}

Oh wait, that all exists.

{ 3 } Comments

  1. Markus | July 22, 2012 at 8:42 am | Permalink

    There is one drawback with this solution though. You may end up with strange errors if your protocol has e.g. a “disabled” property and you pass the collection on to a method that tries to find all instances that are enabled:
    if (!obj.disabled) [self handleEnabledItem:obj]; // Null-object will be reported as enabled
    This way you will end up with the wrong outcome most likely. At least NSNull will throw exceptions for code that doesn’t support it, making it easy to spot it.

  2. Graham | July 22, 2012 at 10:13 am | Permalink

    “Software developer in ‘can think of edge case’ shocker. Film at 11.”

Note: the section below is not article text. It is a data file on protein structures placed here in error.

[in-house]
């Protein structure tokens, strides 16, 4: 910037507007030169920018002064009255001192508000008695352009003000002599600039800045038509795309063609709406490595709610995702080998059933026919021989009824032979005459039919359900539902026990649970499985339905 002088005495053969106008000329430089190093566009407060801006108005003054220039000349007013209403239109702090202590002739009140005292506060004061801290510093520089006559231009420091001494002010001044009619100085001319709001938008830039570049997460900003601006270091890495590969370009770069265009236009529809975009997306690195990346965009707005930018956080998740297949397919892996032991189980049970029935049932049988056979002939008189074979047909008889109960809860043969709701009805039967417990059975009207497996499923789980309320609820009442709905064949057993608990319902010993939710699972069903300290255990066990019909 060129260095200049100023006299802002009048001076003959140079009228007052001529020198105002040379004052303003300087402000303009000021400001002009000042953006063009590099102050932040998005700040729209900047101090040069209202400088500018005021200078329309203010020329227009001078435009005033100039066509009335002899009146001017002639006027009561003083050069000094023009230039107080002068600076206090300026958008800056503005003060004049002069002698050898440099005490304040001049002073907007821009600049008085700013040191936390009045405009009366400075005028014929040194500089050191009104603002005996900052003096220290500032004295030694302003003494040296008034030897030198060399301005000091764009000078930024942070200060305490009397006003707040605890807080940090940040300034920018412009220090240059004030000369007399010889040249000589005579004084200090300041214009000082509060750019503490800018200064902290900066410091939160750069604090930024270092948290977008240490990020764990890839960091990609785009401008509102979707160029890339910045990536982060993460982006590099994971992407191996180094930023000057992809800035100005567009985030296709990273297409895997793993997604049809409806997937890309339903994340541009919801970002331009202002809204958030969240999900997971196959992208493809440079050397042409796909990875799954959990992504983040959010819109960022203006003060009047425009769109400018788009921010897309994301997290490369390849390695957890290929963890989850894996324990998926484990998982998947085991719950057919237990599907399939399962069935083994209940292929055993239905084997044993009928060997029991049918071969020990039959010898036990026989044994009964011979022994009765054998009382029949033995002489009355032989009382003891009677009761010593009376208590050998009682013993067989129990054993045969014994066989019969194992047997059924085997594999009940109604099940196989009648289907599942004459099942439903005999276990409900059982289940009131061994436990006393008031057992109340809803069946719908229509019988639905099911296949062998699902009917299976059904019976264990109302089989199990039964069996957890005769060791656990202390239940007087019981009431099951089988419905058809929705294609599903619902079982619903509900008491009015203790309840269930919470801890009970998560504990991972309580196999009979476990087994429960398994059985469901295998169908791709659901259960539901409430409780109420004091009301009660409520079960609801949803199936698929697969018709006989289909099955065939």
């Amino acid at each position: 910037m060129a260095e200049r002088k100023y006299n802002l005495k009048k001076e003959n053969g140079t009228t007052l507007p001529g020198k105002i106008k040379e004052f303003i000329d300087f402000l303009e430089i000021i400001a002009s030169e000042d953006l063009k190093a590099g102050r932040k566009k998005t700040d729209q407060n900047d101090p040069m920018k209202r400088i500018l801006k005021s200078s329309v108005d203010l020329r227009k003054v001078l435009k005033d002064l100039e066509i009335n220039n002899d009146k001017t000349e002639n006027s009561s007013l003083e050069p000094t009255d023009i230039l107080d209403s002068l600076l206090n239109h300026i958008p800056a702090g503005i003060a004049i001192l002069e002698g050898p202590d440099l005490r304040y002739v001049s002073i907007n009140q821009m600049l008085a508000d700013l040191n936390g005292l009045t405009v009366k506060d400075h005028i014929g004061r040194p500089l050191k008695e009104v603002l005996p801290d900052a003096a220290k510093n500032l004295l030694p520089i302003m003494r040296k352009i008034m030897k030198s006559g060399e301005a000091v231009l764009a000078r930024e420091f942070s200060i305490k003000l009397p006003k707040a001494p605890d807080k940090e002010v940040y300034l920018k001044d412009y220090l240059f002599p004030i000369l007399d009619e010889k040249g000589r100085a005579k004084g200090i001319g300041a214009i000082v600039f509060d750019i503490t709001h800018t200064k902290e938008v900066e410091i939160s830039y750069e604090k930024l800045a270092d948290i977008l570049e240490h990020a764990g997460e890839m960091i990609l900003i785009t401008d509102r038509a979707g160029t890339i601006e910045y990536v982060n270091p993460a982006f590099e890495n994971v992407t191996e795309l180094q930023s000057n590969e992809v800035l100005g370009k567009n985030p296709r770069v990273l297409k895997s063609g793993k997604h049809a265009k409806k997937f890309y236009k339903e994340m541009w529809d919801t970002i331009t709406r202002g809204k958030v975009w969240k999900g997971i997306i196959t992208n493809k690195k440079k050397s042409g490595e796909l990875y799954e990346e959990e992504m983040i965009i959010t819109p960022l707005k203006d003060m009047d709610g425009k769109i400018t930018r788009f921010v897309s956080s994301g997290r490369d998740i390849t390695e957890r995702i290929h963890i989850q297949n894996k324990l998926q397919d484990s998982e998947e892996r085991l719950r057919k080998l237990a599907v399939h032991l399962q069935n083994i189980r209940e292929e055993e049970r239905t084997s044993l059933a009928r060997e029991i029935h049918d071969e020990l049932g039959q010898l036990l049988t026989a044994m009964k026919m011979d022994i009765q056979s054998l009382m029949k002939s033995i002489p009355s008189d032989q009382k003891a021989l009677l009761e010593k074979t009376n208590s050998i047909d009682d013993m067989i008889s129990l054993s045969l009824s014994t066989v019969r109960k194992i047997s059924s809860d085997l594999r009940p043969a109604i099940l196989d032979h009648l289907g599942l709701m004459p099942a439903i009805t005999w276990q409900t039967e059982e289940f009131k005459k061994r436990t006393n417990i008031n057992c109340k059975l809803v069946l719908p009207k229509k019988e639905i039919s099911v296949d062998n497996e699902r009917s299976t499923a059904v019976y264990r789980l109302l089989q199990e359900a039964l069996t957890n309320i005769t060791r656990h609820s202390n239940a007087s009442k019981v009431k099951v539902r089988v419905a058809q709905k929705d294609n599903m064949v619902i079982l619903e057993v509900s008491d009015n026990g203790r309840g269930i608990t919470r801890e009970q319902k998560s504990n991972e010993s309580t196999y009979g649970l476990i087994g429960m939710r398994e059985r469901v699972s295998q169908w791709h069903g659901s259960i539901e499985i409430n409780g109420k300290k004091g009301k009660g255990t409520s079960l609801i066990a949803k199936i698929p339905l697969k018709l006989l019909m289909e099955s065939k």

Imagine a world where YES is used for positive results and NO is used for negative results. Then we’d design our API like this:

    @property (nonatomic, assign, getter=isEnabled) BOOL enabled;

  3. Markus | July 22, 2012 at 10:42 am | Permalink

    Sure, you can design your API around YES == positive, but there are existing APIs that are not, e.g. NSView or the -compare: style methods.

    I didn’t say it makes null-objects less viable than NSNull. I was merely arguing that you have to be careful how you use this pattern, as there might arise subtle issues if you pass an array with null-objects to some code which is not aware of it. It’s just deceptively easy to think “messaging to nil will always return failure so this is safe”.